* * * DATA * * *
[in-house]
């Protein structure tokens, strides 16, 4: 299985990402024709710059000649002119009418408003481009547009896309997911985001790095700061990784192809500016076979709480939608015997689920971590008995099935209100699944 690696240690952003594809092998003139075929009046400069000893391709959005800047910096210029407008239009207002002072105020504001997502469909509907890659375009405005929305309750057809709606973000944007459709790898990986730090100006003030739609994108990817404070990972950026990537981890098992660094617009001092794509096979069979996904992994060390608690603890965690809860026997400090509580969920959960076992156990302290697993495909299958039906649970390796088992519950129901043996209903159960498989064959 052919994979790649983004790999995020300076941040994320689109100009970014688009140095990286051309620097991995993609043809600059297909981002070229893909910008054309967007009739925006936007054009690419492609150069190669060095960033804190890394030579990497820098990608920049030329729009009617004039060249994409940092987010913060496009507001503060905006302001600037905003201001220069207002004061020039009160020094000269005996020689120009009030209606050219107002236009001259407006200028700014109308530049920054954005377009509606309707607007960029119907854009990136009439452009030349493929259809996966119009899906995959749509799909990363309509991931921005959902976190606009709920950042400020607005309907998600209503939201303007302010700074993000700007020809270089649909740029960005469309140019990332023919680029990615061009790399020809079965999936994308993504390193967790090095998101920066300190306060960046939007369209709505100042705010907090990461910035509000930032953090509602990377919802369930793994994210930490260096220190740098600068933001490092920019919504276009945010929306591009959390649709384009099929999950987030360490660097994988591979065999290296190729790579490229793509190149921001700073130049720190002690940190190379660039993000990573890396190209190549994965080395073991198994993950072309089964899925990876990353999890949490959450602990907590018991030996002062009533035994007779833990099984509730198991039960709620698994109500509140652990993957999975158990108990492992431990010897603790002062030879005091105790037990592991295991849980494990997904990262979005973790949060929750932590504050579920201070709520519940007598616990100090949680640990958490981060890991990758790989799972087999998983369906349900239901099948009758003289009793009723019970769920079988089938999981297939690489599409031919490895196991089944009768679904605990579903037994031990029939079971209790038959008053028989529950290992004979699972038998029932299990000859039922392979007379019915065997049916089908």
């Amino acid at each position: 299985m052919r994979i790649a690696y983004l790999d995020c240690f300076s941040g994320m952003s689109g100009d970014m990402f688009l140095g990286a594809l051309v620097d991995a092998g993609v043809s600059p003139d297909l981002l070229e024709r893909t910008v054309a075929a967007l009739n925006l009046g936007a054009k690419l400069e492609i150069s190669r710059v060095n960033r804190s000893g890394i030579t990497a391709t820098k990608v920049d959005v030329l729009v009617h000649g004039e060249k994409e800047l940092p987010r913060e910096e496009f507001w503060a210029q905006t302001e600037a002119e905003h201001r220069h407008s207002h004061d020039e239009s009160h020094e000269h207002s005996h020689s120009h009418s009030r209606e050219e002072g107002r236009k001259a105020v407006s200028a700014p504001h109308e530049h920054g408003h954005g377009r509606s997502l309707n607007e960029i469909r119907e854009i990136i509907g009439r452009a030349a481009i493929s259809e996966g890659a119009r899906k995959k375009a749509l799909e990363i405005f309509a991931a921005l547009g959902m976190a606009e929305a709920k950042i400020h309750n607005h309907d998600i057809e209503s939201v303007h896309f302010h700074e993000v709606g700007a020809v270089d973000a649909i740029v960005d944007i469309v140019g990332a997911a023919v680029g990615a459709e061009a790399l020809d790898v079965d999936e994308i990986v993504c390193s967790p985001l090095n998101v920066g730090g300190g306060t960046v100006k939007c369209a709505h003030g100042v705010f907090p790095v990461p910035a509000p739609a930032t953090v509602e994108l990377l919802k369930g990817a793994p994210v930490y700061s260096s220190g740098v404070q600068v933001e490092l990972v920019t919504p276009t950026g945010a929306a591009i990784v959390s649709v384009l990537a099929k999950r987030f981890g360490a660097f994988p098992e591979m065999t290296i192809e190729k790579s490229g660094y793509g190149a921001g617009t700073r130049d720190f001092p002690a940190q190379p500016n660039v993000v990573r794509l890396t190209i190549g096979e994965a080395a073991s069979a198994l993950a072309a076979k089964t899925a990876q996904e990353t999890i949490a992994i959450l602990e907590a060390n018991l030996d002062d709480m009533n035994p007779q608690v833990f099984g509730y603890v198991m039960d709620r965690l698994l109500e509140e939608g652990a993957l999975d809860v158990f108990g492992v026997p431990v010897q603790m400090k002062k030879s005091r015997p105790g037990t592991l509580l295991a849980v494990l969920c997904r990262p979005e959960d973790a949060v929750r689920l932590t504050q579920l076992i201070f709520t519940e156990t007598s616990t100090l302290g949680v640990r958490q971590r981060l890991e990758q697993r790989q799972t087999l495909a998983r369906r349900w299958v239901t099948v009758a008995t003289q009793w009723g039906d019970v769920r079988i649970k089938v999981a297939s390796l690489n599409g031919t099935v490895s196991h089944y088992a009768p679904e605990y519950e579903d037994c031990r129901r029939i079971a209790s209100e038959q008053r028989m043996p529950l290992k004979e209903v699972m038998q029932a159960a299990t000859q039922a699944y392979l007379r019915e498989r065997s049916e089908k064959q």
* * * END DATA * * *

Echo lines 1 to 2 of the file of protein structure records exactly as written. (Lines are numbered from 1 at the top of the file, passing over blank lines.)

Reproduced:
[in-house]
């Protein structure tokens, strides 16, 4: 299985990402024709710059000649002119009418408003481009547009896309997911985001790095700061990784192809500016076979709480939608015997689920971590008995099935209100699944 690696240690952003594809092998003139075929009046400069000893391709959005800047910096210029407008239009207002002072105020504001997502469909509907890659375009405005929305309750057809709606973000944007459709790898990986730090100006003030739609994108990817404070990972950026990537981890098992660094617009001092794509096979069979996904992994060390608690603890965690809860026997400090509580969920959960076992156990302290697993495909299958039906649970390796088992519950129901043996209903159960498989064959 052919994979790649983004790999995020300076941040994320689109100009970014688009140095990286051309620097991995993609043809600059297909981002070229893909910008054309967007009739925006936007054009690419492609150069190669060095960033804190890394030579990497820098990608920049030329729009009617004039060249994409940092987010913060496009507001503060905006302001600037905003201001220069207002004061020039009160020094000269005996020689120009009030209606050219107002236009001259407006200028700014109308530049920054954005377009509606309707607007960029119907854009990136009439452009030349493929259809996966119009899906995959749509799909990363309509991931921005959902976190606009709920950042400020607005309907998600209503939201303007302010700074993000700007020809270089649909740029960005469309140019990332023919680029990615061009790399020809079965999936994308993504390193967790090095998101920066300190306060960046939007369209709505100042705010907090990461910035509000930032953090509602990377919802369930793994994210930490260096220190740098600068933001490092920019919504276009945010929306591009959390649709384009099929999950987030360490660097994988591979065999290296190729790579490229793509190149921001700073130049720190002690940190190379660039993000990573890396190209190549994965080395073991198994993950072309089964899925990876990353999890949490959450602990907590018991030996002062009533035994007779833990099984509730198991039960709620698994109500509140652990993957999975158990108990492992431990010897603790002062030879005091105790037990592991295991849980494990997904990262979005973790949060929750932590504050579920201070709520519940007598616990100090949680640990958490981060890991990758790989799972087999998983369906349900239901099948009758003289009793009723019970769920079988089938999981297939690489599409031919490895196991089944009768679904605990579903037994031990029939079971209790038959008053028989529950290992004979699972038998029932299990000859039922392979007379019915065997049916089908």